"[iUniverse™] shall provide a proposed Retail Price for the sales of Your Work...the final Retail Price is [to be set] within the limitation [iUniverse™ has] set..."
As is the case with other publishers in the "Authorhouse family", iUniverse™ sets limits on how an author can set retail price for their book. At Dog Ear publishing allows the author to determine the book's retail and wholesale terms without restrictive limitations.
File ownership according to the iUniverse™ contract
Foreshadowing...you don't own your book's production files, nor do you own the files that are used to print your book! You've paid iUniverse™ to create a book for you, but if you decide to leave and want to take your book with you, you can't– not without paying iUniverse™ again.
From the iUniverse™ contract:
"You may not use the formatted Manuscript (at any stage of development) or finished Work...and/or cover with any other provider of similar Services at any time during or after the term of this Agreement."
"Upon the effective date of Termination in a manner permitted by this Agreement, You may purchase a license in any transferrable rights We have in Our Work Product for one hundred fifty dollars ($150), and We shall deliver to You electronic file(s) of the Work..."
So, you want to actually OWN the files produced for your book and from which your book is printed (after all, you paid iUniverse™ to create them)? Too bad, iUniverse™ owns both the cover design and the files used to print your book! We've found authors who have purchased them from iUniverse™ for an additional $150 for the cover file and an additional $150 for the interior.
Why should someone you've paid to perform a service get to keep what you paid them to do? At Dog Ear Publishing you have access to all files used to create your book and may have them at any time, to use as you please, free of charge.
iUniverse™ is owned by AuthorSolutions (the company that owns AuthorHouse, xLibris and Trafford) and forces authors to set the retail price of their books at specific levels. Royalties are based upon the discount offered to wholesale and retail accounts.
Here's an author profit comparison on the hypothetical book we outlined above… We'll set retail at $15.95 (the iUniverse™ required retail price for this title at just a 20% NET royalty rate– at Dog Ear you may choose any retail you want).
iUniverse™ profit through B&N (or any retail outlet) for the author: $15.95 x 64% x 20%= $2.04 to the author per sale (iUniverse™ offers a 36% wholesale discount to accounts like Amazon).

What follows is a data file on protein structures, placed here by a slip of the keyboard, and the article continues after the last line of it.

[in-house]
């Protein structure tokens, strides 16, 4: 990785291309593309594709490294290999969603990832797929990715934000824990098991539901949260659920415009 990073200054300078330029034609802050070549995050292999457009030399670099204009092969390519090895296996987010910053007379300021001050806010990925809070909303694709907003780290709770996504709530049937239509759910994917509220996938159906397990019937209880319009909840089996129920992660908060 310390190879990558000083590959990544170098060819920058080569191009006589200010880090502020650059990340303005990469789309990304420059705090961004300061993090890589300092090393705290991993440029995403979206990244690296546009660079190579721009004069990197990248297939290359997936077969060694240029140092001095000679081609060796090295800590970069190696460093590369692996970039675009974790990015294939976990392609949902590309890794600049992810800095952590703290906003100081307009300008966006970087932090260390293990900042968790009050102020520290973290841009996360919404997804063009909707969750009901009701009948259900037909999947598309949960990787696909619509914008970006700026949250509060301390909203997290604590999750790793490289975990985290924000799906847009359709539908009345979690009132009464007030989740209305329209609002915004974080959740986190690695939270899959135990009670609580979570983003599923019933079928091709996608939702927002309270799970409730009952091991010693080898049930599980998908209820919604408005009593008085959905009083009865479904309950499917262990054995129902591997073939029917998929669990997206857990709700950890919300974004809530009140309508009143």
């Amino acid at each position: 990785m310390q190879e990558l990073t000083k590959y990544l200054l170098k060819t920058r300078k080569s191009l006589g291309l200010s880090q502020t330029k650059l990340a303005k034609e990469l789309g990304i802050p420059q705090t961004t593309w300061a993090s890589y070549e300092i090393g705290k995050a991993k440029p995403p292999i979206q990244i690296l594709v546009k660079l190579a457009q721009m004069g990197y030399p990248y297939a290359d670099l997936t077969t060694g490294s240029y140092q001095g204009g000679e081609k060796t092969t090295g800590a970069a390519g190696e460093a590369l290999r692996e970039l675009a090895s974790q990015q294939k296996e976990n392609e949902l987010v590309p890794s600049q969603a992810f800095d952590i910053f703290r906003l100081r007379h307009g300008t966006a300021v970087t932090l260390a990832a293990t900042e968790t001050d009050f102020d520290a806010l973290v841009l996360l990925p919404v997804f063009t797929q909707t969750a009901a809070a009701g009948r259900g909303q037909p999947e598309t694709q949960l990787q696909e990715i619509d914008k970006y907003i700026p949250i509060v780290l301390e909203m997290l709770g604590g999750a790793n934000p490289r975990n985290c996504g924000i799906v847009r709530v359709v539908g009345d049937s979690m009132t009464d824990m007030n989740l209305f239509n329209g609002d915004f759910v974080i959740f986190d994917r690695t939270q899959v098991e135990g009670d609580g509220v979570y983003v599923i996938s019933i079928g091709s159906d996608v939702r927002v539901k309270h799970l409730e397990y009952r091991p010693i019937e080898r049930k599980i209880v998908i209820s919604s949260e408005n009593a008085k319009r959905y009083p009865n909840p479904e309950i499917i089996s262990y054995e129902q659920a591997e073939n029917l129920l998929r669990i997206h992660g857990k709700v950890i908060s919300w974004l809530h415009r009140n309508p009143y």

Dog Ear Publishing profit through B&N (or any retail outlet) for the author if you select the exact same terms: $15.95 X 64% (amount of the retail you get– see our page on setting wholesale discounts here) minus $4.28 (your per unit printing cost) = $5.92 to the author per sale.
You'd have to sell three iUniverse™ books for every Dog Ear book to make the same profit. iUniverse™ and Dog Ear handle wholesale orders and accounts in the EXACT SAME MANNER– so why would you want to give up an additional $3.88 per sale to iUniverse™?
iUniverse™ has something called the Star Program– for $249 you pay for an "Editorial Review", if the reviewer finds your book favorable, it is said to increase your chances of being eligible for the Star Program. The Star Program gets you on a special Barnes & Noble shelf in the store. According to Publisher's Weekly numbers, less than 1% of their books get in. Here's breaking news – interesting data courtesy of Publisher's Weekly (May): only 14 titles actually were sold on B&N shelves. The "average" iUniverse™ book sales is 41 units. Less than 1/2 of 1% (.46%) actually sold more than 500 copies (83 books out of 18,108)... A strategy for growing retail sales from iUniverse™ is trading your royalty to increase the discount offered to booksellers. For example, you can reduce your "royalty" to 10% (vs a standard 20% of net) and you can then increase the discount offered to booksellers– possibly increasing the chance of the book landing on a bookstore shelf. For direct sales, or online retailers, the discount is fairly set anyway (you'll also get charged a $99 fee to change your mind and adjust your royalty back). iUniverse™ offers some NY Times and USA Today spots for $2,500 – not the best way to spend marketing dollars unless your name is Gresham or Clancy.